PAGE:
We conclude that the information relayed by the Jersey City police dispatcher and the independent observations of the officers constituted sufficient reasonable and articulable suspicion justifying an investigatory stop of the green Chevrolet. In particular, we also conclude that the veracity and reliability of the informant was sufficiently established by the information provided and the circumstances including: (a) a Black male wearing a white jacket, blue jeans and white sneakers; (b) the individual had placed a black handgun in the trunk of a green, four-door Chevrolet; (c) the vehicle with a specified registration number was located at Ocean Avenue and Sheffield Street; and (c) the stop occurred within three to five minutes after the dispatch transmission, according to Boamah's testimony, after they observed the car parked illegally.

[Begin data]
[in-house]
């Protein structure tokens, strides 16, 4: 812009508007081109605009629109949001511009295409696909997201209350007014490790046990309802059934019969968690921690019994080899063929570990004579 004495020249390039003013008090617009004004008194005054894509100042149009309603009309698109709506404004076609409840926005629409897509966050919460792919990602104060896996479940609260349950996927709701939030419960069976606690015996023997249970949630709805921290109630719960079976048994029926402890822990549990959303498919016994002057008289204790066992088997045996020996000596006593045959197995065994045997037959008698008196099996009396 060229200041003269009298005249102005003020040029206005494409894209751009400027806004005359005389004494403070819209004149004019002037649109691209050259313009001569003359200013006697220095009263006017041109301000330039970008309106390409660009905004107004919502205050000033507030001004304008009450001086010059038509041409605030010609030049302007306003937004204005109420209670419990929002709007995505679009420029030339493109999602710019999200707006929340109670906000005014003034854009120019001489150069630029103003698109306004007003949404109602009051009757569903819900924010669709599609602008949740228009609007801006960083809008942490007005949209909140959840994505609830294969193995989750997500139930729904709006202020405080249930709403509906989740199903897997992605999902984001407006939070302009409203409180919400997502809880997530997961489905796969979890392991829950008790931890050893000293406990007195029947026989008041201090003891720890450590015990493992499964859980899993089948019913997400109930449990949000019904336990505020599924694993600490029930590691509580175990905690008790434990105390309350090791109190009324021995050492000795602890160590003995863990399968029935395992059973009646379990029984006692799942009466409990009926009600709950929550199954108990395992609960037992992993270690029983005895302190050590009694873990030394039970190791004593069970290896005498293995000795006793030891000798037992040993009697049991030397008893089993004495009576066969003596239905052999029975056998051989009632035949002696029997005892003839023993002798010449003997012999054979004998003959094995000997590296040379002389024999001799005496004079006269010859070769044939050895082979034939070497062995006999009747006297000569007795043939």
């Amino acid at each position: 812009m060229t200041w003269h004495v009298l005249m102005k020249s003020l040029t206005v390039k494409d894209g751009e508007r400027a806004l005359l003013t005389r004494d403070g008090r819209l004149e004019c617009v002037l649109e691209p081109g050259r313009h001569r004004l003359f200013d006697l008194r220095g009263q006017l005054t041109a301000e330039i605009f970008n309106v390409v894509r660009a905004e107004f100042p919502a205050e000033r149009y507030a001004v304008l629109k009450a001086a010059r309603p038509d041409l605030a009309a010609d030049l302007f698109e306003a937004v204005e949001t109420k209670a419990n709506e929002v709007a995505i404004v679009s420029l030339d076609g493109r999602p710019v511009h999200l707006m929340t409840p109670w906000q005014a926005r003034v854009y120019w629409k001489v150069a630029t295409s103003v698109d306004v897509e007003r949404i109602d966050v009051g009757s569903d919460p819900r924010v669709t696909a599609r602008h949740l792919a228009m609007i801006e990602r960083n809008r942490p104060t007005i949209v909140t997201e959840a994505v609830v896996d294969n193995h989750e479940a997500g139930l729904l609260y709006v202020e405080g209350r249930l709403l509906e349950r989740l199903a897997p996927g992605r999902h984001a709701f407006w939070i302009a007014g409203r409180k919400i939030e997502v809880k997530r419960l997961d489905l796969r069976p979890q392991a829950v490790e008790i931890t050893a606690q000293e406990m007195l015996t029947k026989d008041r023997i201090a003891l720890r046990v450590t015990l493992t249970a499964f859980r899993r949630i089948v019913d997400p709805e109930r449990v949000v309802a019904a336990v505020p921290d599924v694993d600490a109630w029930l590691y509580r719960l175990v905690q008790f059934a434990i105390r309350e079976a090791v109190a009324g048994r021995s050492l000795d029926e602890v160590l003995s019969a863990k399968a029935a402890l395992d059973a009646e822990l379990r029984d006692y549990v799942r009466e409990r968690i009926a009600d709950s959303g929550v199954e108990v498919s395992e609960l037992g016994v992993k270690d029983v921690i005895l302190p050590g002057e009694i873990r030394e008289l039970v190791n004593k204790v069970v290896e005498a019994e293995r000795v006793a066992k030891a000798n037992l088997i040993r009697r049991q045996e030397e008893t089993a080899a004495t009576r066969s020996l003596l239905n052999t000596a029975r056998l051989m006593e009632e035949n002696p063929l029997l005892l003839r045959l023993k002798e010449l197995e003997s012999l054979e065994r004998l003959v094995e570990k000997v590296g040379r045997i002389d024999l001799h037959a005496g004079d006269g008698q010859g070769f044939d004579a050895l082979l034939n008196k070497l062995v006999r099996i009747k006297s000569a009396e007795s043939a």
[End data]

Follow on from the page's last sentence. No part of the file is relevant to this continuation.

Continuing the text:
Finally, we address the search of the vehicle's trunk. Given our conclusion that the officers had a reasonable and articulable suspicion to stop his vehicle, we find no reason to disturb the judge's factual determination that the consent-to-search form was signed by defendant at the scene, authorizing the search of the trunk. We defer to the trial judge's credibility findings because they are often influenced by matters such as observations of the character and demeanor of witnesses and common human experience that are not transmitted by the record. See, e.g., State v. Locurto, 157 N.J. 463, 475 (1999).